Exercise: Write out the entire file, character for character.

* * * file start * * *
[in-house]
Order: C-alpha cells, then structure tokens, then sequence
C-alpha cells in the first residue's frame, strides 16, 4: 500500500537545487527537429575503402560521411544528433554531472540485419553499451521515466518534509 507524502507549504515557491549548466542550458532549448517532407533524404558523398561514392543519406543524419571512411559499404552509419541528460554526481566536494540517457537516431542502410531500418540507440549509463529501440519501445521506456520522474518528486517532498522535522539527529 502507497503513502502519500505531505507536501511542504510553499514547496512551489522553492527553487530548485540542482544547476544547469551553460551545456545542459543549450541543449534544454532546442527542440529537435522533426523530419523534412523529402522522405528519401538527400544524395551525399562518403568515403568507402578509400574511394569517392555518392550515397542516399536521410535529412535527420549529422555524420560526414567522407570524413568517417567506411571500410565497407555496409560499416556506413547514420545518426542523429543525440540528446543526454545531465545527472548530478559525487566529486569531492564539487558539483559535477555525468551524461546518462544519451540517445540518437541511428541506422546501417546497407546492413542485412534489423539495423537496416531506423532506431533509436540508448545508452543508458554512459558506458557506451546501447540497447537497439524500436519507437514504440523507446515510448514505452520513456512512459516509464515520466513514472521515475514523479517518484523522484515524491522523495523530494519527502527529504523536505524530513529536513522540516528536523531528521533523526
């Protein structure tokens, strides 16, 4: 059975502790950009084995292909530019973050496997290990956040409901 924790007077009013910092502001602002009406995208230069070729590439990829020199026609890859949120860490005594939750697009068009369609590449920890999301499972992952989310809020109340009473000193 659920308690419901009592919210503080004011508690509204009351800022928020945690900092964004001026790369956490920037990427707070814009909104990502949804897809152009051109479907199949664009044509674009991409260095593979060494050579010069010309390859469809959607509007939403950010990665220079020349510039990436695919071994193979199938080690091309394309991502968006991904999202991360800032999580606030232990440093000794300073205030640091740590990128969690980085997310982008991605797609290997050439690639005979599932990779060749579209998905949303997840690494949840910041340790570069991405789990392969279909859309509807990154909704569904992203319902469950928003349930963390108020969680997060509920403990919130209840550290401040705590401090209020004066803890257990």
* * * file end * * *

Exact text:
[in-house]
Order: C-alpha cells, then structure tokens, then sequence
C-alpha cells in the first residue's frame, strides 16, 4: 500500500537545487527537429575503402560521411544528433554531472540485419553499451521515466518534509 507524502507549504515557491549548466542550458532549448517532407533524404558523398561514392543519406543524419571512411559499404552509419541528460554526481566536494540517457537516431542502410531500418540507440549509463529501440519501445521506456520522474518528486517532498522535522539527529 502507497503513502502519500505531505507536501511542504510553499514547496512551489522553492527553487530548485540542482544547476544547469551553460551545456545542459543549450541543449534544454532546442527542440529537435522533426523530419523534412523529402522522405528519401538527400544524395551525399562518403568515403568507402578509400574511394569517392555518392550515397542516399536521410535529412535527420549529422555524420560526414567522407570524413568517417567506411571500410565497407555496409560499416556506413547514420545518426542523429543525440540528446543526454545531465545527472548530478559525487566529486569531492564539487558539483559535477555525468551524461546518462544519451540517445540518437541511428541506422546501417546497407546492413542485412534489423539495423537496416531506423532506431533509436540508448545508452543508458554512459558506458557506451546501447540497447537497439524500436519507437514504440523507446515510448514505452520513456512512459516509464515520466513514472521515475514523479517518484523522484515524491522523495523530494519527502527529504523536505524530513529536513522540516528536523531528521533523526
């Protein structure tokens, strides 16, 4: 059975502790950009084995292909530019973050496997290990956040409901 924790007077009013910092502001602002009406995208230069070729590439990829020199026609890859949120860490005594939750697009068009369609590449920890999301499972992952989310809020109340009473000193 659920308690419901009592919210503080004011508690509204009351800022928020945690900092964004001026790369956490920037990427707070814009909104990502949804897809152009051109479907199949664009044509674009991409260095593979060494050579010069010309390859469809959607509007939403950010990665220079020349510039990436695919071994193979199938080690091309394309991502968006991904999202991360800032999580606030232990440093000794300073205030640091740590990128969690980085997310982008991605797609290997050439690639005979599932990779060749579209998905949303997840690494949840910041340790570069991405789990392969279909859309509807990154909704569904992203319902469950928003349930963390108020969680997060509920403990919130209840550290401040705590401090209020004066803890257990």